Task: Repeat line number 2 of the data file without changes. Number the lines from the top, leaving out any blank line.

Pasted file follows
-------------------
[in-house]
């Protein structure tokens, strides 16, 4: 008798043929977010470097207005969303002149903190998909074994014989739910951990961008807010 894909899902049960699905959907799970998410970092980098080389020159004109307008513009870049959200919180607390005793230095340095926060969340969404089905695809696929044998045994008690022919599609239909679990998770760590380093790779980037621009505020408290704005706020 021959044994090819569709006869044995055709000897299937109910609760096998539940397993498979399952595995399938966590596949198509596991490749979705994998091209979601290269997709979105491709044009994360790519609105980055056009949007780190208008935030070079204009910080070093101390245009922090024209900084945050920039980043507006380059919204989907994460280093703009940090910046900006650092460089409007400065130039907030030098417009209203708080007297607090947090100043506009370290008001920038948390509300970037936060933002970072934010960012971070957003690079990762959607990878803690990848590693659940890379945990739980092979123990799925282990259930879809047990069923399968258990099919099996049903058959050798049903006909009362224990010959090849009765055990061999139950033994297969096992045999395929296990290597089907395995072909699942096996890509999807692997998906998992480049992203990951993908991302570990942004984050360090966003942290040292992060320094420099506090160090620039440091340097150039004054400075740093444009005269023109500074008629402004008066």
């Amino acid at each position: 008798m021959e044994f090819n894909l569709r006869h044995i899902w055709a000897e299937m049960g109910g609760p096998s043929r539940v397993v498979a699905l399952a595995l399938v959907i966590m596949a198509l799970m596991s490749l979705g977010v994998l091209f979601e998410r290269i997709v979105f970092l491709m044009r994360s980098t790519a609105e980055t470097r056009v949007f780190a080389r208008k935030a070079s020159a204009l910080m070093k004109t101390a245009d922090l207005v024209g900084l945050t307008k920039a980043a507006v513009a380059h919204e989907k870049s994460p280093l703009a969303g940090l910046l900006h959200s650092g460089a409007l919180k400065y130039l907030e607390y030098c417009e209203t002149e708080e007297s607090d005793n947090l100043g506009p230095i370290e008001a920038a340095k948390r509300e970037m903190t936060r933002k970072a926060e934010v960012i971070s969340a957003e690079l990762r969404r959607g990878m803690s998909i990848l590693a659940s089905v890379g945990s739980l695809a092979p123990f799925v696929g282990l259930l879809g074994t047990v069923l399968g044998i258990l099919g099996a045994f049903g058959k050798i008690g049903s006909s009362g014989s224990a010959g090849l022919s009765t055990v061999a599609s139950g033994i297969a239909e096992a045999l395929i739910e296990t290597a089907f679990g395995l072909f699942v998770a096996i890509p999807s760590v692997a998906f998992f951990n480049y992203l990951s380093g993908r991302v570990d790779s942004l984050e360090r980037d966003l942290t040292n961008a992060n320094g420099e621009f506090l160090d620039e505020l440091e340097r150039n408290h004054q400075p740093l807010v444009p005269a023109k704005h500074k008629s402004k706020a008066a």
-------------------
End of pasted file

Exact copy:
């Protein structure tokens, strides 16, 4: 008798043929977010470097207005969303002149903190998909074994014989739910951990961008807010 894909899902049960699905959907799970998410970092980098080389020159004109307008513009870049959200919180607390005793230095340095926060969340969404089905695809696929044998045994008690022919599609239909679990998770760590380093790779980037621009505020408290704005706020 021959044994090819569709006869044995055709000897299937109910609760096998539940397993498979399952595995399938966590596949198509596991490749979705994998091209979601290269997709979105491709044009994360790519609105980055056009949007780190208008935030070079204009910080070093101390245009922090024209900084945050920039980043507006380059919204989907994460280093703009940090910046900006650092460089409007400065130039907030030098417009209203708080007297607090947090100043506009370290008001920038948390509300970037936060933002970072934010960012971070957003690079990762959607990878803690990848590693659940890379945990739980092979123990799925282990259930879809047990069923399968258990099919099996049903058959050798049903006909009362224990010959090849009765055990061999139950033994297969096992045999395929296990290597089907395995072909699942096996890509999807692997998906998992480049992203990951993908991302570990942004984050360090966003942290040292992060320094420099506090160090620039440091340097150039004054400075740093444009005269023109500074008629402004008066």